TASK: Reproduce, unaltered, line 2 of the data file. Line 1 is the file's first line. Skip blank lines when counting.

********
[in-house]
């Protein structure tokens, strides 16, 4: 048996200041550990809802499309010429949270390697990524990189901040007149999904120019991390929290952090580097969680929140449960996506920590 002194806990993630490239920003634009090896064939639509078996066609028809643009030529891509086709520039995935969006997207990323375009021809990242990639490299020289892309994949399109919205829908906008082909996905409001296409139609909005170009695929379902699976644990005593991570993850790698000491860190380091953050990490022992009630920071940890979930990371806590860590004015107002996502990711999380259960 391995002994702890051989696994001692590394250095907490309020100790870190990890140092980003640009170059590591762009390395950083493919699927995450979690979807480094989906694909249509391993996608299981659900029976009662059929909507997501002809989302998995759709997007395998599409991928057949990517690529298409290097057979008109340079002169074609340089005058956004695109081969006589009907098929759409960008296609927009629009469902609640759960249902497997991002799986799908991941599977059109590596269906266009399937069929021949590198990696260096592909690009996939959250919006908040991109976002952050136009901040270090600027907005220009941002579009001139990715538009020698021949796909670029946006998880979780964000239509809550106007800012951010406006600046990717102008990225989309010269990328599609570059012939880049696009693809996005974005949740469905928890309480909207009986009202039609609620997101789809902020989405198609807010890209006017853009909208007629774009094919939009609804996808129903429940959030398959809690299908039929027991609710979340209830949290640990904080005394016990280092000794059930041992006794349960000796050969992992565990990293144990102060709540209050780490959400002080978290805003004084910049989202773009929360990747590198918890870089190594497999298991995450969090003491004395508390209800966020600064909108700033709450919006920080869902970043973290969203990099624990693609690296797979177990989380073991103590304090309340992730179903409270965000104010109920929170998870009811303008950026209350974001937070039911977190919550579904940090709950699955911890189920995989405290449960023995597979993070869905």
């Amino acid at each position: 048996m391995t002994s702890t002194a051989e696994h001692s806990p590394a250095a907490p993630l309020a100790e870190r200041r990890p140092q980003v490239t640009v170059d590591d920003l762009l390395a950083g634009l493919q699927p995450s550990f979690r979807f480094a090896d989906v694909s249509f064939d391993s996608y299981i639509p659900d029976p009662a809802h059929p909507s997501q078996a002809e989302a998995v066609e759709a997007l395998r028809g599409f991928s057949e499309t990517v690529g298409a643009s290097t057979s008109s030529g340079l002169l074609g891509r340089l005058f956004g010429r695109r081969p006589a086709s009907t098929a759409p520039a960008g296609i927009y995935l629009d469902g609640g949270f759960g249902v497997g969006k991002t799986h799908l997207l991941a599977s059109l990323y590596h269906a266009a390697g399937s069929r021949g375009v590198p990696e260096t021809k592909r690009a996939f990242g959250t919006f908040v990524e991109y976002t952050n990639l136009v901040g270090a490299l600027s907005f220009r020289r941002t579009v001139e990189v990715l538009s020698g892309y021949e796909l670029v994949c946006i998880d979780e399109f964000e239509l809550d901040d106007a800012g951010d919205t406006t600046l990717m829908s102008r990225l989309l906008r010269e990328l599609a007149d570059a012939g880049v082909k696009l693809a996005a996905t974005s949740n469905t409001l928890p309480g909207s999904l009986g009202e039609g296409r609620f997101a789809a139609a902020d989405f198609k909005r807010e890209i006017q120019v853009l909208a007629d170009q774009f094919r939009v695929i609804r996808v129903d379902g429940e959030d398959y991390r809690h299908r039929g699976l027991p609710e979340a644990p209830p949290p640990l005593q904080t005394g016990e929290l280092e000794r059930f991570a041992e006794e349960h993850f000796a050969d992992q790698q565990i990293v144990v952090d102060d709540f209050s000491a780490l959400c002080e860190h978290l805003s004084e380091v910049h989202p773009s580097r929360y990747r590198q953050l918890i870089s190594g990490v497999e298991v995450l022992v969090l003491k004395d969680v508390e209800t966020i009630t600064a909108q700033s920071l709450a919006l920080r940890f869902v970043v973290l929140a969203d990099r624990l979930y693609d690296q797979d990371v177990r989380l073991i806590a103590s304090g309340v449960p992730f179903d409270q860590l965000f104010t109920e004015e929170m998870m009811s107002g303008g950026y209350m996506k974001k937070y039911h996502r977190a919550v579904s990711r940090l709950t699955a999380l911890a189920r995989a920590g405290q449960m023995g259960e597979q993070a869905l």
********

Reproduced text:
């Protein structure tokens, strides 16, 4: 048996200041550990809802499309010429949270390697990524990189901040007149999904120019991390929290952090580097969680929140449960996506920590 002194806990993630490239920003634009090896064939639509078996066609028809643009030529891509086709520039995935969006997207990323375009021809990242990639490299020289892309994949399109919205829908906008082909996905409001296409139609909005170009695929379902699976644990005593991570993850790698000491860190380091953050990490022992009630920071940890979930990371806590860590004015107002996502990711999380259960 391995002994702890051989696994001692590394250095907490309020100790870190990890140092980003640009170059590591762009390395950083493919699927995450979690979807480094989906694909249509391993996608299981659900029976009662059929909507997501002809989302998995759709997007395998599409991928057949990517690529298409290097057979008109340079002169074609340089005058956004695109081969006589009907098929759409960008296609927009629009469902609640759960249902497997991002799986799908991941599977059109590596269906266009399937069929021949590198990696260096592909690009996939959250919006908040991109976002952050136009901040270090600027907005220009941002579009001139990715538009020698021949796909670029946006998880979780964000239509809550106007800012951010406006600046990717102008990225989309010269990328599609570059012939880049696009693809996005974005949740469905928890309480909207009986009202039609609620997101789809902020989405198609807010890209006017853009909208007629774009094919939009609804996808129903429940959030398959809690299908039929027991609710979340209830949290640990904080005394016990280092000794059930041992006794349960000796050969992992565990990293144990102060709540209050780490959400002080978290805003004084910049989202773009929360990747590198918890870089190594497999298991995450969090003491004395508390209800966020600064909108700033709450919006920080869902970043973290969203990099624990693609690296797979177990989380073991103590304090309340992730179903409270965000104010109920929170998870009811303008950026209350974001937070039911977190919550579904940090709950699955911890189920995989405290449960023995597979993070869905």